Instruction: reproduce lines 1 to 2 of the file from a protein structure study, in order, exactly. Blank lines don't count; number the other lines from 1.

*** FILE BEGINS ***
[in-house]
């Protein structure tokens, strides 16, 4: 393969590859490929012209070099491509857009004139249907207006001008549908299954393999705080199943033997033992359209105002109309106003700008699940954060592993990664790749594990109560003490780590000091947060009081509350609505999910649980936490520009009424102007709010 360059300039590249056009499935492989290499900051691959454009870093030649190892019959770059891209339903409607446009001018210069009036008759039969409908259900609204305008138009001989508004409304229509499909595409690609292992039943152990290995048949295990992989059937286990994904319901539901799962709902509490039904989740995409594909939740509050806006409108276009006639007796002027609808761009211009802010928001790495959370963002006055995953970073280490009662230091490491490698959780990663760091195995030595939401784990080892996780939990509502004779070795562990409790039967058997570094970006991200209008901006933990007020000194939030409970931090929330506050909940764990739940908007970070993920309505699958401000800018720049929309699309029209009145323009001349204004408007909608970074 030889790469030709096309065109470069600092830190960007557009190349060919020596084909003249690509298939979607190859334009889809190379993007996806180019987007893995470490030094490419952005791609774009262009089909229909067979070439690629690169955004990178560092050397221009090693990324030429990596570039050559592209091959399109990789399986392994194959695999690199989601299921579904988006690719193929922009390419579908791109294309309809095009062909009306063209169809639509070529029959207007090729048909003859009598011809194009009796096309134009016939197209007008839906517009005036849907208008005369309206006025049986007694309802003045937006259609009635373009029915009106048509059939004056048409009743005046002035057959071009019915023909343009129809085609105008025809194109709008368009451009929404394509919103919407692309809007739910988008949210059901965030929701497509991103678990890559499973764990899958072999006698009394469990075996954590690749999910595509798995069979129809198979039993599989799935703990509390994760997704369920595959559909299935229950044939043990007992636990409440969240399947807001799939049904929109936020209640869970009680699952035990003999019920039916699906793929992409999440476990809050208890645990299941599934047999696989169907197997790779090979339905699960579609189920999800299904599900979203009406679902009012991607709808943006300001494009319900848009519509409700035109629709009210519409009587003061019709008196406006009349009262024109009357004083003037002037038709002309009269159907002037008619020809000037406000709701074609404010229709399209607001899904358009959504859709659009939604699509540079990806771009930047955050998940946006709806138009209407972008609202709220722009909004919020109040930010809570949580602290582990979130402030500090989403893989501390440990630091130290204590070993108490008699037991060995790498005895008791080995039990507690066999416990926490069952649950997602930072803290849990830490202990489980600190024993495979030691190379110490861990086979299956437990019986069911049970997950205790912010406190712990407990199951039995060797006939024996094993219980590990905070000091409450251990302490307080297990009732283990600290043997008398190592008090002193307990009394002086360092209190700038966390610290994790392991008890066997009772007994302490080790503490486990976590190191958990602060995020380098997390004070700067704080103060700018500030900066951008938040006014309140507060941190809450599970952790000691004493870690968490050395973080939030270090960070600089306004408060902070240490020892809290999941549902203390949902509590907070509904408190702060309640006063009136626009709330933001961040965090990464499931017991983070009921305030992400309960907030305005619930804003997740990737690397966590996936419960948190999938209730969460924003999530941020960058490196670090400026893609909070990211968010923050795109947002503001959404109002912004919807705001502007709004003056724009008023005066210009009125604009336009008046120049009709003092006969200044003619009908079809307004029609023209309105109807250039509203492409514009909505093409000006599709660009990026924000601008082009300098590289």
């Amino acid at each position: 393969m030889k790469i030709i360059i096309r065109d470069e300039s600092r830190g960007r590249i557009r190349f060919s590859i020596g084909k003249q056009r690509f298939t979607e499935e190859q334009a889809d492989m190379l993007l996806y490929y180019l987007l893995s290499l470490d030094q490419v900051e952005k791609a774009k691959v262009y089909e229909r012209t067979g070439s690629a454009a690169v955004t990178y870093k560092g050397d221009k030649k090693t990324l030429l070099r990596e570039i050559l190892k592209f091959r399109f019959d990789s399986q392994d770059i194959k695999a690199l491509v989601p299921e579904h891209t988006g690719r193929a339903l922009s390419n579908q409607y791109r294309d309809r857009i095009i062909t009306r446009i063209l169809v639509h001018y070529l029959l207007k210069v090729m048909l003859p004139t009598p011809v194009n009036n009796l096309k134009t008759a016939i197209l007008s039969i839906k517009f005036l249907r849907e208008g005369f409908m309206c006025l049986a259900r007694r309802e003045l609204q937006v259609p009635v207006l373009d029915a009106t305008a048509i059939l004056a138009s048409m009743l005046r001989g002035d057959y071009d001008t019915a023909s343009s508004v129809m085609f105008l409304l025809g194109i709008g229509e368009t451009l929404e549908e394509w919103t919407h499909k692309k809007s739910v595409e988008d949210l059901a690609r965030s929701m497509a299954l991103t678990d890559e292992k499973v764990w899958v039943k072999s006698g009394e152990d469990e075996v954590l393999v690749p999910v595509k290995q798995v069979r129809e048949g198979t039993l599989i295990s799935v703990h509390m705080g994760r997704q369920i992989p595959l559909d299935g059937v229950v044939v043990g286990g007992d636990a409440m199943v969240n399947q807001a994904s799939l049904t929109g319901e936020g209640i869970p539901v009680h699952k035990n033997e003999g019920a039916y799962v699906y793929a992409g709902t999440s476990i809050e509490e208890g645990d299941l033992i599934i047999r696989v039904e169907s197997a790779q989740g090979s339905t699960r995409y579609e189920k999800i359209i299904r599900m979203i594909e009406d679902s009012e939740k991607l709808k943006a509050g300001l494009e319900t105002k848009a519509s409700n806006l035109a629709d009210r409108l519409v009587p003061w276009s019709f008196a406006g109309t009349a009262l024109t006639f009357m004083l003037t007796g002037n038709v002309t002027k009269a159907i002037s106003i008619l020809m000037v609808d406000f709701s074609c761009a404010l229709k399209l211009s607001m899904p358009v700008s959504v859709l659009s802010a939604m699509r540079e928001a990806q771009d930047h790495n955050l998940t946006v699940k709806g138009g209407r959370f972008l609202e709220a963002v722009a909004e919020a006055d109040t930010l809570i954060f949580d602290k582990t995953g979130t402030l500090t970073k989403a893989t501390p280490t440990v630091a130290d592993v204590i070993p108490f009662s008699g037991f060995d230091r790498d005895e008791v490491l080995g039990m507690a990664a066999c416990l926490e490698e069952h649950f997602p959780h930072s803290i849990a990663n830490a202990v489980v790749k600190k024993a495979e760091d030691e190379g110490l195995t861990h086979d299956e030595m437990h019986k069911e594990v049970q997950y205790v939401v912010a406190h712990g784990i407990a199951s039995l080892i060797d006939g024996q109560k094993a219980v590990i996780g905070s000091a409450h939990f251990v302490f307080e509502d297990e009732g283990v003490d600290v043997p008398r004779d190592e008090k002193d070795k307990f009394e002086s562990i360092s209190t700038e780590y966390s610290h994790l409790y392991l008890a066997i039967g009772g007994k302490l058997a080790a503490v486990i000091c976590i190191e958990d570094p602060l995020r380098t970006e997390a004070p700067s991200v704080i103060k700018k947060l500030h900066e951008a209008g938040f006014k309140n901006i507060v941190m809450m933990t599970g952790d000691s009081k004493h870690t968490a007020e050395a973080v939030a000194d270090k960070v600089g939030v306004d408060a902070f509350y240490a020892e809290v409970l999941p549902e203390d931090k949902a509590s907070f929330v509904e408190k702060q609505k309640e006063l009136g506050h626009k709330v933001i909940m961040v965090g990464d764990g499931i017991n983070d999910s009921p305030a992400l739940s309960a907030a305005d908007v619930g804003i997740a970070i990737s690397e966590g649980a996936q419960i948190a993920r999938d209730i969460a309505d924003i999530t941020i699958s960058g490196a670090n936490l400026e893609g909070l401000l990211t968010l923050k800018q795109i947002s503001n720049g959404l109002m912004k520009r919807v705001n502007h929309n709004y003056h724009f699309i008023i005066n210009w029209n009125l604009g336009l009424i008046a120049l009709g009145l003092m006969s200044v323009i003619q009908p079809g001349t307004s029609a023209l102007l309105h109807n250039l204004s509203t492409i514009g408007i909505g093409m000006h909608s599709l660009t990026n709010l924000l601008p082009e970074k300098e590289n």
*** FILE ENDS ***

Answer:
[in-house]
């Protein structure tokens, strides 16, 4: 393969590859490929012209070099491509857009004139249907207006001008549908299954393999705080199943033997033992359209105002109309106003700008699940954060592993990664790749594990109560003490780590000091947060009081509350609505999910649980936490520009009424102007709010 360059300039590249056009499935492989290499900051691959454009870093030649190892019959770059891209339903409607446009001018210069009036008759039969409908259900609204305008138009001989508004409304229509499909595409690609292992039943152990290995048949295990992989059937286990994904319901539901799962709902509490039904989740995409594909939740509050806006409108276009006639007796002027609808761009211009802010928001790495959370963002006055995953970073280490009662230091490491490698959780990663760091195995030595939401784990080892996780939990509502004779070795562990409790039967058997570094970006991200209008901006933990007020000194939030409970931090929330506050909940764990739940908007970070993920309505699958401000800018720049929309699309029209009145323009001349204004408007909608970074 030889790469030709096309065109470069600092830190960007557009190349060919020596084909003249690509298939979607190859334009889809190379993007996806180019987007893995470490030094490419952005791609774009262009089909229909067979070439690629690169955004990178560092050397221009090693990324030429990596570039050559592209091959399109990789399986392994194959695999690199989601299921579904988006690719193929922009390419579908791109294309309809095009062909009306063209169809639509070529029959207007090729048909003859009598011809194009009796096309134009016939197209007008839906517009005036849907208008005369309206006025049986007694309802003045937006259609009635373009029915009106048509059939004056048409009743005046002035057959071009019915023909343009129809085609105008025809194109709008368009451009929404394509919103919407692309809007739910988008949210059901965030929701497509991103678990890559499973764990899958072999006698009394469990075996954590690749999910595509798995069979129809198979039993599989799935703990509390994760997704369920595959559909299935229950044939043990007992636990409440969240399947807001799939049904929109936020209640869970009680699952035990003999019920039916699906793929992409999440476990809050208890645990299941599934047999696989169907197997790779090979339905699960579609189920999800299904599900979203009406679902009012991607709808943006300001494009319900848009519509409700035109629709009210519409009587003061019709008196406006009349009262024109009357004083003037002037038709002309009269159907002037008619020809000037406000709701074609404010229709399209607001899904358009959504859709659009939604699509540079990806771009930047955050998940946006709806138009209407972008609202709220722009909004919020109040930010809570949580602290582990979130402030500090989403893989501390440990630091130290204590070993108490008699037991060995790498005895008791080995039990507690066999416990926490069952649950997602930072803290849990830490202990489980600190024993495979030691190379110490861990086979299956437990019986069911049970997950205790912010406190712990407990199951039995060797006939024996094993219980590990905070000091409450251990302490307080297990009732283990600290043997008398190592008090002193307990009394002086360092209190700038966390610290994790392991008890066997009772007994302490080790503490486990976590190191958990602060995020380098997390004070700067704080103060700018500030900066951008938040006014309140507060941190809450599970952790000691004493870690968490050395973080939030270090960070600089306004408060902070240490020892809290999941549902203390949902509590907070509904408190702060309640006063009136626009709330933001961040965090990464499931017991983070009921305030992400309960907030305005619930804003997740990737690397966590996936419960948190999938209730969460924003999530941020960058490196670090400026893609909070990211968010923050795109947002503001959404109002912004919807705001502007709004003056724009008023005066210009009125604009336009008046120049009709003092006969200044003619009908079809307004029609023209309105109807250039509203492409514009909505093409000006599709660009990026924000601008082009300098590289």